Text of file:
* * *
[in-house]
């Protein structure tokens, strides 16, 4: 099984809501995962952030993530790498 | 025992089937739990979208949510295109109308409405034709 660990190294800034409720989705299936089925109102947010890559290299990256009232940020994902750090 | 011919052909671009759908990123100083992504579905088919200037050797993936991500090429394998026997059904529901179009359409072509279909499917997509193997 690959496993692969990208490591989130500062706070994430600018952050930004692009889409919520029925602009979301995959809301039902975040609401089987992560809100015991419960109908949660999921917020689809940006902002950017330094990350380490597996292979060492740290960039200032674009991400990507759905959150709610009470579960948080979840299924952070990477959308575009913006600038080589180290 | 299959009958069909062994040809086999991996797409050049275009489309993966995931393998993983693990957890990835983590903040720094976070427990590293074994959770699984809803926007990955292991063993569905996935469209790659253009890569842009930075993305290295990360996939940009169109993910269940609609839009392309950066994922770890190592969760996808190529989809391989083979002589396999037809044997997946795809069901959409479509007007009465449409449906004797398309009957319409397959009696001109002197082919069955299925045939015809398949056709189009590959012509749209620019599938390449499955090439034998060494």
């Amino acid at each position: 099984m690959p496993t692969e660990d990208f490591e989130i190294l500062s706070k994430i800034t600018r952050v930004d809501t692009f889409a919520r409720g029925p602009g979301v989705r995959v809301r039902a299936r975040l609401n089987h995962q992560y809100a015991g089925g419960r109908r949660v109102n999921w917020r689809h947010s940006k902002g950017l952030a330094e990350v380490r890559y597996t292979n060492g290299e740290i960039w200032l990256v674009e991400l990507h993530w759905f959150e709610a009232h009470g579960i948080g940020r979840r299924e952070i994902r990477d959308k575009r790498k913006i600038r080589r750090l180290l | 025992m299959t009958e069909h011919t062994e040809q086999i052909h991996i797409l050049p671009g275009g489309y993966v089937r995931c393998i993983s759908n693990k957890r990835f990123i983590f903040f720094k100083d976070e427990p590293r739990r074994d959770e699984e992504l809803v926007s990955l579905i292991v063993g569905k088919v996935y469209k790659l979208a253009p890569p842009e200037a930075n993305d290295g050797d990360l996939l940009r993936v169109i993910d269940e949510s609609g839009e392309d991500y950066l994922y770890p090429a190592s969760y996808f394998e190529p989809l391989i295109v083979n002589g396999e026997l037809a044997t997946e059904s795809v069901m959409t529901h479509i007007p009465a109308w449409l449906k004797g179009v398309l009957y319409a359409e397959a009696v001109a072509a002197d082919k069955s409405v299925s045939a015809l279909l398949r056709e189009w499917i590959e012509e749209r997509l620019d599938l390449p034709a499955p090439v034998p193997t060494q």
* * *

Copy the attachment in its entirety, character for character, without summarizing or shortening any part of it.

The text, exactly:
[in-house]
């Protein structure tokens, strides 16, 4: 099984809501995962952030993530790498 | 025992089937739990979208949510295109109308409405034709 660990190294800034409720989705299936089925109102947010890559290299990256009232940020994902750090 | 011919052909671009759908990123100083992504579905088919200037050797993936991500090429394998026997059904529901179009359409072509279909499917997509193997 690959496993692969990208490591989130500062706070994430600018952050930004692009889409919520029925602009979301995959809301039902975040609401089987992560809100015991419960109908949660999921917020689809940006902002950017330094990350380490597996292979060492740290960039200032674009991400990507759905959150709610009470579960948080979840299924952070990477959308575009913006600038080589180290 | 299959009958069909062994040809086999991996797409050049275009489309993966995931393998993983693990957890990835983590903040720094976070427990590293074994959770699984809803926007990955292991063993569905996935469209790659253009890569842009930075993305290295990360996939940009169109993910269940609609839009392309950066994922770890190592969760996808190529989809391989083979002589396999037809044997997946795809069901959409479509007007009465449409449906004797398309009957319409397959009696001109002197082919069955299925045939015809398949056709189009590959012509749209620019599938390449499955090439034998060494």
């Amino acid at each position: 099984m690959p496993t692969e660990d990208f490591e989130i190294l500062s706070k994430i800034t600018r952050v930004d809501t692009f889409a919520r409720g029925p602009g979301v989705r995959v809301r039902a299936r975040l609401n089987h995962q992560y809100a015991g089925g419960r109908r949660v109102n999921w917020r689809h947010s940006k902002g950017l952030a330094e990350v380490r890559y597996t292979n060492g290299e740290i960039w200032l990256v674009e991400l990507h993530w759905f959150e709610a009232h009470g579960i948080g940020r979840r299924e952070i994902r990477d959308k575009r790498k913006i600038r080589r750090l180290l | 025992m299959t009958e069909h011919t062994e040809q086999i052909h991996i797409l050049p671009g275009g489309y993966v089937r995931c393998i993983s759908n693990k957890r990835f990123i983590f903040f720094k100083d976070e427990p590293r739990r074994d959770e699984e992504l809803v926007s990955l579905i292991v063993g569905k088919v996935y469209k790659l979208a253009p890569p842009e200037a930075n993305d290295g050797d990360l996939l940009r993936v169109i993910d269940e949510s609609g839009e392309d991500y950066l994922y770890p090429a190592s969760y996808f394998e190529p989809l391989i295109v083979n002589g396999e026997l037809a044997t997946e059904s795809v069901m959409t529901h479509i007007p009465a109308w449409l449906k004797g179009v398309l009957y319409a359409e397959a009696v001109a072509a002197d082919k069955s409405v299925s045939a015809l279909l398949r056709e189009w499917i590959e012509e749209r997509l620019d599938l390449p034709a499955p090439v034998p193997t060494q």